Thought for the Day – 18 February – Meditations with Antonio Cardinal Bacci (1881-1971)
“God speaks readily when our souls are silent. He cannot be heard in the noise of the world. But we do not have to abandon our normal way of life in order to find a little interior recollection. It is enough to pause for a moment and remember God’s presence. Once we have formed the habit of doing this, it becomes quite easy, at anytime and in any place. We may be walking along the street, or in the middle of our work. We may be in a room full of people chatting together. Wherever we are, we shall be able to pause and raise our minds to God. If we acquire this habit, we can lead peaceful lives, on a completely supernatural level.“
Quote/s of the Day – 18 February – “Month of the Most Blessed Trinity” – Septuagesima Weekday
“And everyone who has left house, or brethren, or sisters, or father, or mother, or wife, or children, or lands for my name’s sake, shall receive a hundredfold and shall possess life everlasting.”
“He seemed to me, a very foolish man and very wretched, who will not increase his understanding while he is in the world and ever with and long to reach that endless life, where all shall be made clear.”
St Alfred the Great (849-899) King
“Eternal life flows from this Sacrament because God, with all sweetness, pours Himself out upon the blessed.”
St Albert the Great OP (1200-1280) Bishop of Regensburg Universal Doctor of the Church
“We must make our way towards eternity, never regarding what men think of us, or of our actions, studying only to please God.”
St Francis Borgia SJ (1510-1572)
“By giving yourself to God, you not only receive Himself in exchange but, eternal life as well!”
St Francis de Sales (1567-1622) Doctor Caritatis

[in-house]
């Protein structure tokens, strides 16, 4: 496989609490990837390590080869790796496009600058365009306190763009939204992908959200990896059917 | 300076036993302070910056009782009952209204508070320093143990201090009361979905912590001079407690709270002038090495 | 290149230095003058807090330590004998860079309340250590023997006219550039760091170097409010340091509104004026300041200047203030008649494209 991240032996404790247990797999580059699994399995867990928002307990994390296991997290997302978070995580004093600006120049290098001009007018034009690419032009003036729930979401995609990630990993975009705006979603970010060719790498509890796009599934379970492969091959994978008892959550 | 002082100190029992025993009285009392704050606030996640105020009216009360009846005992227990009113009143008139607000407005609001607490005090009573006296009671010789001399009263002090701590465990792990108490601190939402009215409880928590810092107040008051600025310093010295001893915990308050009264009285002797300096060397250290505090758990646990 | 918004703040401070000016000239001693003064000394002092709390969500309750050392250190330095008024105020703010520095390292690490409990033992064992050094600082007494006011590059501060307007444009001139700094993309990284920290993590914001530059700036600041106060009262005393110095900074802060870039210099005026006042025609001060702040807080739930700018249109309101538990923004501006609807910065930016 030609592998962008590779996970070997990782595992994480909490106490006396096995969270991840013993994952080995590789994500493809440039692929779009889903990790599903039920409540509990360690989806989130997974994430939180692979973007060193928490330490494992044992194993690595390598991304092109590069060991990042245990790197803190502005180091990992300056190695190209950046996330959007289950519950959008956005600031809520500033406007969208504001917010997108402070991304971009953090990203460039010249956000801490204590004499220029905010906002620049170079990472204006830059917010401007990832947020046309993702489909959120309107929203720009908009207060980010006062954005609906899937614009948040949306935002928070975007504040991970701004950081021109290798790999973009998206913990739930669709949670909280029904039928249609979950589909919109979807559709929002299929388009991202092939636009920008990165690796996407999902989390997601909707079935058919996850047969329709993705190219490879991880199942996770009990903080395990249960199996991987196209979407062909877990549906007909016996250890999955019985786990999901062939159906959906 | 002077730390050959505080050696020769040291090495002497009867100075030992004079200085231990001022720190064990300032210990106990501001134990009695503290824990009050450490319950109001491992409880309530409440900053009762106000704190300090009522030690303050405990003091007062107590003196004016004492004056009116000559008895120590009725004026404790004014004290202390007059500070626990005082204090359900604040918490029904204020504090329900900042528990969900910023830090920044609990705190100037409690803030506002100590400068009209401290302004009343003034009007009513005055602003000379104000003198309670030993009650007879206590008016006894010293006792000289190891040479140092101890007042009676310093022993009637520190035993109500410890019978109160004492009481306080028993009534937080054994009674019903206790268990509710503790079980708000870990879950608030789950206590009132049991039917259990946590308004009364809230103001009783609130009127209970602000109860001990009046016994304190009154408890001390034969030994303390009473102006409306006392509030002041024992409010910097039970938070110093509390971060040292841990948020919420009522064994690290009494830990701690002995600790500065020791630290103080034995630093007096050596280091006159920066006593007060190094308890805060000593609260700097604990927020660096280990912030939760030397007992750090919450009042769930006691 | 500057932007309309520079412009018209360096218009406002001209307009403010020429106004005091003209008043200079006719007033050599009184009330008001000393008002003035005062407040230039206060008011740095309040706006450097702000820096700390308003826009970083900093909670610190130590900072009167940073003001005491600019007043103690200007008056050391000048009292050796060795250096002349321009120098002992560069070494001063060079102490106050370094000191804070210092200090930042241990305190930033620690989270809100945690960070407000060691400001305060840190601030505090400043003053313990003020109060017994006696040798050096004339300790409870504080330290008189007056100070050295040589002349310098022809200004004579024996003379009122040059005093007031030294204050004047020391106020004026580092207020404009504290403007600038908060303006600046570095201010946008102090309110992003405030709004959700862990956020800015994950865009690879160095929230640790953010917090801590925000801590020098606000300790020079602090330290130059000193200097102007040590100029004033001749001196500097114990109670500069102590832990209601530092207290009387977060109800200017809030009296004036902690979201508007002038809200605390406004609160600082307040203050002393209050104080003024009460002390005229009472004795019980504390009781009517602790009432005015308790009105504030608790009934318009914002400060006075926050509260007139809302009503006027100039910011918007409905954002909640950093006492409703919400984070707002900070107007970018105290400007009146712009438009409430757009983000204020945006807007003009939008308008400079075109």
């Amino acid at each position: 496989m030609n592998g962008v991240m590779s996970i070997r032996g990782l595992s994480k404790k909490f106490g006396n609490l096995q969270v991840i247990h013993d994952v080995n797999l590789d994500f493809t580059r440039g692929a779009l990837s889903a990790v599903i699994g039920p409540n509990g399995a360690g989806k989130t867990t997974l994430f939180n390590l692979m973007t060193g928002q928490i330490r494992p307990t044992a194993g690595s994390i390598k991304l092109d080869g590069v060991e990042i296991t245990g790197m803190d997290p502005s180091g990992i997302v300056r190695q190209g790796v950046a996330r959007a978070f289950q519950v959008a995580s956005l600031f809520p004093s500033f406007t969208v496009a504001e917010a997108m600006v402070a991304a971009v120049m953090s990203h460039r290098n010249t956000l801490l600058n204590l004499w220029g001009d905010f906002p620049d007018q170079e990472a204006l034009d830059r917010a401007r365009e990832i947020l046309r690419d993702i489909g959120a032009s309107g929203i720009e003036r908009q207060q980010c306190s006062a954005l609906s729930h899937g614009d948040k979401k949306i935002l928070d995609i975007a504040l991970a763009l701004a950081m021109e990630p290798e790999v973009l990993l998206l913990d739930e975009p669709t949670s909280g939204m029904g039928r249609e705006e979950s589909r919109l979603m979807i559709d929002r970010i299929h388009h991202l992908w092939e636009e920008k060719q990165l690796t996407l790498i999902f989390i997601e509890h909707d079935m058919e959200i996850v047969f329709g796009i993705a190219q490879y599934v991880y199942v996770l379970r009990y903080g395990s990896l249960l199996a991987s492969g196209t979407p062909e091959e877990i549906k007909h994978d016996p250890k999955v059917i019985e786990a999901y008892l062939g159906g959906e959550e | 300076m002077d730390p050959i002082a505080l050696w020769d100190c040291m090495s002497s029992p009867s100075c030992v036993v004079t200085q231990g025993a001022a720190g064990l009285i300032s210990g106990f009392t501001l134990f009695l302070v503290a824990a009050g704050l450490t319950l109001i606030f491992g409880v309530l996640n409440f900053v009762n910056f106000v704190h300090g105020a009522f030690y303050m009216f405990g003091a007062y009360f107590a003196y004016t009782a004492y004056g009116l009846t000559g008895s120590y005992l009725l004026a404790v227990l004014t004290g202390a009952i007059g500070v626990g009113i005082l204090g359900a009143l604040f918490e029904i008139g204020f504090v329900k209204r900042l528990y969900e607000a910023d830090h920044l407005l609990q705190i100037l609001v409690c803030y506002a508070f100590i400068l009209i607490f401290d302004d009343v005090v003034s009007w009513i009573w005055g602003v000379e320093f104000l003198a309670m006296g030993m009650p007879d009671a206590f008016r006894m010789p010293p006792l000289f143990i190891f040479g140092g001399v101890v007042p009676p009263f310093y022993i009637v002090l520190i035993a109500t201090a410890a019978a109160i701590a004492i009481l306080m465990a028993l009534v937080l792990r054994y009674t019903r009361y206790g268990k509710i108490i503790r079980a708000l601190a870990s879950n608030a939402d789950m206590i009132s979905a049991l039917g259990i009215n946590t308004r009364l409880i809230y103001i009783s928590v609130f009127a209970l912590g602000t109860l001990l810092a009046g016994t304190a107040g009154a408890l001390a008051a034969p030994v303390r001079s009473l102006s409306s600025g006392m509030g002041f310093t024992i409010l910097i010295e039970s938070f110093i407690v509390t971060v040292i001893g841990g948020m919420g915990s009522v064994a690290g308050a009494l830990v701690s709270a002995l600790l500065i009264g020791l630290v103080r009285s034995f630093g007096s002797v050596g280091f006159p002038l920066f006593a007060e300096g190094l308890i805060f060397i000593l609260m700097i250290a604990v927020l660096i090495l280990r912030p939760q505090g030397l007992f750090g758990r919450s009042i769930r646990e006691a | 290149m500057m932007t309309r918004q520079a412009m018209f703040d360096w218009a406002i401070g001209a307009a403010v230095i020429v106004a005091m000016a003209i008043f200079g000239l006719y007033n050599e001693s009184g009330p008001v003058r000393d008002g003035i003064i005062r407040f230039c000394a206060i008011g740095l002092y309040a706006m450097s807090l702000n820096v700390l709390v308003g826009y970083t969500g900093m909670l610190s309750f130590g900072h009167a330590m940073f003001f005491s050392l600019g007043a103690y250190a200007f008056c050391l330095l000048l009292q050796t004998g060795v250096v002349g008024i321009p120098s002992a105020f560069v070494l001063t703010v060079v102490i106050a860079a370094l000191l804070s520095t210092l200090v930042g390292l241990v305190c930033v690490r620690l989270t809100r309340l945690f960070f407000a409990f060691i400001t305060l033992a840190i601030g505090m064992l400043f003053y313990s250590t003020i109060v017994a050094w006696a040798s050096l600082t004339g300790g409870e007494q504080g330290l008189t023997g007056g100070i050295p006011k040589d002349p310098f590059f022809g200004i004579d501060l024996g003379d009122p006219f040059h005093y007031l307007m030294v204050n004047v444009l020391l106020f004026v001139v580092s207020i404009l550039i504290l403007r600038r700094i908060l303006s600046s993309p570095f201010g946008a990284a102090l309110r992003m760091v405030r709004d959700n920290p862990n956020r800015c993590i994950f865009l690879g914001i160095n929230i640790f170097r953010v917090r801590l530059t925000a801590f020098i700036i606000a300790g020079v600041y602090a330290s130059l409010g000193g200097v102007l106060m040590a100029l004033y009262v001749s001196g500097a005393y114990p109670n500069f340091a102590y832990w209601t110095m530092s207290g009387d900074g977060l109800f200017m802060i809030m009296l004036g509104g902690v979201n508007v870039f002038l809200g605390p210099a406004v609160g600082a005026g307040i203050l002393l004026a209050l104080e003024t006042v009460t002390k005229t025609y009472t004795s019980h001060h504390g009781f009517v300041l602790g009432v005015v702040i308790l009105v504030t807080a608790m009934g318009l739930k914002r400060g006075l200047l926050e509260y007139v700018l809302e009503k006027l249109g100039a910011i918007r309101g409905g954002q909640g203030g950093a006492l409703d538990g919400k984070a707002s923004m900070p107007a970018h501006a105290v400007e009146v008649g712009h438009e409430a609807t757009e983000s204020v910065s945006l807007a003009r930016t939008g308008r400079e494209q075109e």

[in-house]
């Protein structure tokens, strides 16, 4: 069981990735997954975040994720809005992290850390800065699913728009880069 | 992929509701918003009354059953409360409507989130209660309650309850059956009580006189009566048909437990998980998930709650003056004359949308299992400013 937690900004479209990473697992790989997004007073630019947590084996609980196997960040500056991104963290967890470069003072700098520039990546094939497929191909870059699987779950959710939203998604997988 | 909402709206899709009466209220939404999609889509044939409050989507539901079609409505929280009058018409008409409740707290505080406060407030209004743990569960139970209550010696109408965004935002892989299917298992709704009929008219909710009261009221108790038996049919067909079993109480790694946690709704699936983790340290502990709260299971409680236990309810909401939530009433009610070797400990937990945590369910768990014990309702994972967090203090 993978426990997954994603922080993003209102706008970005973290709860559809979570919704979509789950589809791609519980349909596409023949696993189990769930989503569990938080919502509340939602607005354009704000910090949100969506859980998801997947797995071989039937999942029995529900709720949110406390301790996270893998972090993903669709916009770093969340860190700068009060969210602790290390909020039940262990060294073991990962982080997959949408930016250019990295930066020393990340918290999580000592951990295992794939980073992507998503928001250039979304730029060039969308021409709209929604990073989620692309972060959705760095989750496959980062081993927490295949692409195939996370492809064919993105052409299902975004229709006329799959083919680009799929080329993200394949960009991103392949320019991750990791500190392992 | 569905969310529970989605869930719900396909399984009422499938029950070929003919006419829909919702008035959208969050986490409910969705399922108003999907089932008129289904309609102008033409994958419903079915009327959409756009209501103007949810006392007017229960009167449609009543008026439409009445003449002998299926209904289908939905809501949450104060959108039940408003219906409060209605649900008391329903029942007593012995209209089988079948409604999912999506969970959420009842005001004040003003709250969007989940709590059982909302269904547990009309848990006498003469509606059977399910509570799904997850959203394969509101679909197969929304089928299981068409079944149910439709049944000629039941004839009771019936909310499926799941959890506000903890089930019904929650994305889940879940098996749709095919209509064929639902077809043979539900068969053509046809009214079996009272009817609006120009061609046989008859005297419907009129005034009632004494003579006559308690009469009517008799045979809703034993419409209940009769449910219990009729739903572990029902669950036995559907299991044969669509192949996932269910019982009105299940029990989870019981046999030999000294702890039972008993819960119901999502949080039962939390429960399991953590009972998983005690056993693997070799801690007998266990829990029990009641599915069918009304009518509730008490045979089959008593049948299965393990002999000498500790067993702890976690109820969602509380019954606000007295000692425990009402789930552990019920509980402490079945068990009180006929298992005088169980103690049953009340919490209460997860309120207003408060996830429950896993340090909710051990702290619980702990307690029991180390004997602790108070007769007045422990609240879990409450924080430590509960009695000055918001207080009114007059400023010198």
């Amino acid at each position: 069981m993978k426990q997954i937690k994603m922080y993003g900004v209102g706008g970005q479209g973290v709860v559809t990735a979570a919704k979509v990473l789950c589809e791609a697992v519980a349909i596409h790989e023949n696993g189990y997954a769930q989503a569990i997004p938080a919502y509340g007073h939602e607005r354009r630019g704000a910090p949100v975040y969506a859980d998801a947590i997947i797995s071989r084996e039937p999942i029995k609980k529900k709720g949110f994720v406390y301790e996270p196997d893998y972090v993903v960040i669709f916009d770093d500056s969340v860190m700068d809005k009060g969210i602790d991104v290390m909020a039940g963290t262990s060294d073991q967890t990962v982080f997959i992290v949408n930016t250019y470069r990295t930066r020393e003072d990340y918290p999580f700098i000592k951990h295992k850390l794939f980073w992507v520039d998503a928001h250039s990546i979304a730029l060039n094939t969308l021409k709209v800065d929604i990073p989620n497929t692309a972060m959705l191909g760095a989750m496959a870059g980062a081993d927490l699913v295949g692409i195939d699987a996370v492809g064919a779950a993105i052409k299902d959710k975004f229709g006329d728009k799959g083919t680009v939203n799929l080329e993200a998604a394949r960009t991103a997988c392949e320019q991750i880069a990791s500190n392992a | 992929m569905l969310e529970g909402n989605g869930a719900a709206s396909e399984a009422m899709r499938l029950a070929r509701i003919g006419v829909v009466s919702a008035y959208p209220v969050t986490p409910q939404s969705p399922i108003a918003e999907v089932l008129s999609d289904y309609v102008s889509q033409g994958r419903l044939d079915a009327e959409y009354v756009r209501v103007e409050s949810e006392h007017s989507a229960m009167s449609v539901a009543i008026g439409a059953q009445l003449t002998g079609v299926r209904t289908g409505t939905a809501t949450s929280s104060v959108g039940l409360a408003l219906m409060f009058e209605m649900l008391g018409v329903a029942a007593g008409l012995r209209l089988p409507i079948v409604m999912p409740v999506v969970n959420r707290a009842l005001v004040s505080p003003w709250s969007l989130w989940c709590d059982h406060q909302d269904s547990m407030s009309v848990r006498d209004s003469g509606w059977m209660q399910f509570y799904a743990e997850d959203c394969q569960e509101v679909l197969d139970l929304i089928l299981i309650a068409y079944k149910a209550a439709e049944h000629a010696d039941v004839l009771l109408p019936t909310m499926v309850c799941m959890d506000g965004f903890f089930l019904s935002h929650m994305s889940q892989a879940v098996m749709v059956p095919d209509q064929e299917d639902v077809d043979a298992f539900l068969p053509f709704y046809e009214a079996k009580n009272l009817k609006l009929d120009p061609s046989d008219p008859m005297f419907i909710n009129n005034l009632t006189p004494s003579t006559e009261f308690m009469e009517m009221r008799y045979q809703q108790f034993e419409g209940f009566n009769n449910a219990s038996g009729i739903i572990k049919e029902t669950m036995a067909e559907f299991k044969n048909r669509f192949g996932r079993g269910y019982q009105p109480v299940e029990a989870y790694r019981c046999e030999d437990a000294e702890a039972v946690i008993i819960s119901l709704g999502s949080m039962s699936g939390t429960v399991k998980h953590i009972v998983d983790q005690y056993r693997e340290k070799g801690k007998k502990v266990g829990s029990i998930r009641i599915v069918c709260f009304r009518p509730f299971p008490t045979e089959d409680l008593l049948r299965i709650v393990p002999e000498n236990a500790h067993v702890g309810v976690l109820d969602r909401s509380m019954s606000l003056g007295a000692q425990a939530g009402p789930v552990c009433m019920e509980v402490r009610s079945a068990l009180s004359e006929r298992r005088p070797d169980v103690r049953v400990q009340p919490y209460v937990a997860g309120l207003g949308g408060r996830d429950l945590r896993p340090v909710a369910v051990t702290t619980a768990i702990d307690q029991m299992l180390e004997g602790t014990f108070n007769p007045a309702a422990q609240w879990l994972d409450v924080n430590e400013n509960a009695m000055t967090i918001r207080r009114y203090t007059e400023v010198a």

“On the journey of this life to eternity, let me carry You in my heart, following Mary’s example, who bore You in her arms, during the flight to Egypt.”
St Alphonsus Maria de Liguori (1696-1787) Most Zealous Doctor
One Minute Reflection – 14 February – “Month of the Most Blessed Trinity” – Septuagesima Weekday and the Memorial of St Simeon (Died c 106) Martyr, Bishop of Jerusalem, 1 Cor. 9:24-27; 10:1-5, Matthew 20:1-16
“Even so the last shall be first, and the first last; for many are called, but few are chosen.” – Matthew 20:16
REFLECTION – “In that hiring then,we shall all be equal and the first as the last and the last as the first because that Denarius is life eternal and in the life eternal all will be equal. For although through diversity of attainments, the saints will shine, some more, some less; yet as to this respect, the gift of eternal life, it will be equal to all. For that will not be longer to one and shorter to another, which is alike everlasting – that which hath no end will have no end either for thee or me. … In respect. to the living forever, this man will not live more than that, nor that one than this one. For alike without end will they live, though each shall live in his own brightness and the Denarius in the parable is that life eternal.
Let not him then who has received after a long time murmur against him who has received after a short time. To the first, it is a payment, to the other a free gift – yet the same thing is given alike to both.” – St Augustine (354-430) Father and Doctor of Grace (Sermon on Matthew 20).